Designed for big hitters who want a durable, low-powered co-poly with plenty of spin potential and impressive tension maintenance, Black Code 4S is a co-polyester tennis string from French manufacturer Technifibre. It features a square shape with four spin-friendly edges.
Along with the square design, Technifibre uses what they call Thermocore Technology, a multi-stage heating process designed to soften the structure and reduce harsh impact vibrations.
So does Black Code live up to its billing as the best string for spin? Find out in this Technifibre Black Code 4S review.
Tecnifibre Black Code 4S Specification
- Monofilament polyester
- Square cross-section
- Gauge tested: 1.30 mm / 16 G
- Stiffness: ~209lb/in (or 3.74kgf/mm). This is considered “stiff”.
Racquet Setup For Testing
Strung at 24 kgf on a Babolat Pure Drive 2015, on use for about three months now. It’s a stiff frame but with a large and tolerant sweet spot.
Due to its inherently high efficiency (too high for some) in transferring most of the player’s power to the ball, a polyester string fits this frame very well to tame all that juice.
Tecnifibre is a French company whose reputation has been built mostly on the quality of the strings they produce, and there seems to be quite a large number of ATP professionals using them.
“4S” is the second version of their popular Black Code polyester string. The original was a 5-sided cross-section string; this one is square.
Virtually all manufacturers produce one or several non-circular cross-section polyesters, together with the corresponding claim that this shape or the other will help you with the spin, control, ball bite, etc. Of course, much of that is exaggerated, but there is some truth behind it.
Polyester strings help with the spin primarily because their low surface friction allows them to slide and snapback easily when you hit the ball with the racquet face tilted.
On a square shape string such as Black Code 4S (and many more), that sliding action is made even easier because a string will sit on a cross string on one of its four faces (and go underneath the next one by the opposite face).
This also has the advantage of decreasing the chances of notching because it's mostly faces against faces; if the number of sides were odd, notching would occur in all crossings.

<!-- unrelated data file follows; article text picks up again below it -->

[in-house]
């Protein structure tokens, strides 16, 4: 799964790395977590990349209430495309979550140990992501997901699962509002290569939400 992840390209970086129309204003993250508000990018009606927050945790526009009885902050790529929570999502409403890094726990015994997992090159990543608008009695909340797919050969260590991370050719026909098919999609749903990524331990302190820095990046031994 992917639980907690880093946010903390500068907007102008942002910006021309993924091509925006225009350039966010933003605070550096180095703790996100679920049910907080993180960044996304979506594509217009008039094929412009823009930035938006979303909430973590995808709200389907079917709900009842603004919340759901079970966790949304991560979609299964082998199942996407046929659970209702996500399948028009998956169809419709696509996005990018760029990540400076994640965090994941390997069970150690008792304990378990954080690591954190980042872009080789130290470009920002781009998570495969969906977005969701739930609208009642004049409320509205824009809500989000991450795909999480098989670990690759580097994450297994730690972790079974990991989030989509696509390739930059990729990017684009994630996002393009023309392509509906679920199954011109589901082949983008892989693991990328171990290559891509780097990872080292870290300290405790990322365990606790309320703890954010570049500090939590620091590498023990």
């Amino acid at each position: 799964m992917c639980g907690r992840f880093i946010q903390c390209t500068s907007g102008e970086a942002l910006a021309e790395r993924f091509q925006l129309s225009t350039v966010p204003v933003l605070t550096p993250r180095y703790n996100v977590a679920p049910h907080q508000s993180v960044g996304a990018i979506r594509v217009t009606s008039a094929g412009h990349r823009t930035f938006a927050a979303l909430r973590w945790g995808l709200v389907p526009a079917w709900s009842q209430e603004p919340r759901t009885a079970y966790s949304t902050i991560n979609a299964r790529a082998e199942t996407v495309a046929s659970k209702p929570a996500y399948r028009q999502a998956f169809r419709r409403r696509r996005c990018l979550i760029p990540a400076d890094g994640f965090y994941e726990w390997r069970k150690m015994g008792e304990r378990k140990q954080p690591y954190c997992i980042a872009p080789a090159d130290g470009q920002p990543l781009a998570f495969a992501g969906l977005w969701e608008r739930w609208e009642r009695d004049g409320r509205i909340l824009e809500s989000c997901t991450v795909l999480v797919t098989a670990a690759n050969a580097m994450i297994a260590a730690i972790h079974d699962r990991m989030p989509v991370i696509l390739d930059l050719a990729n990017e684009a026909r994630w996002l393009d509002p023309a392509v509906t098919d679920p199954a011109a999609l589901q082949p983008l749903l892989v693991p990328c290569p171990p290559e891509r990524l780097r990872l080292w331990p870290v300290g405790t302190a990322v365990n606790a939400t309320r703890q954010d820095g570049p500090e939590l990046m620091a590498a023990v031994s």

How Does Technifibre Black Code Feel and Play?
All the talk above about cross-sections and sliding translates in practical terms in a very curious manner: Black Code 4S, like most polyester strings, is very firm on flat shots but much less so when you put some spin.
I would put it around the middle of the scale, though I don’t have many more references. Due to its low elasticity, they will return a smaller fraction of the energy you put on the stroke when compared to nylon.
The immediate impression is that of a substantial and direct impact, which can get a just a little uncomfortable at harder strokes.
However, it never gets jarring because Black Code 4S dampens the initial shock quite well; I couldn’t feel any annoying after-shock vibrations, which on a stiff frame as the Pure Drive says a lot.
The response of 4S is very predictable, which helps a lot with directional control. Very seldom, I found my shots sailing long. This is definitely a control-orientated string even if you tend to hit flatter balls and it invites you to really swing away (just beware of not asking too much from your muscles and tendons).
What I like about polyester strings is that they sort of “compress” your input: if you swing faster, the balls will not go faster in the same proportion. Especially if you hit with a little spin, a faster swing will transfer more and more energy to ball rotations and not so much to linear speed. This is quite beneficial for control and is a great confidence inspirer. But this also requires a lot of physical commitment.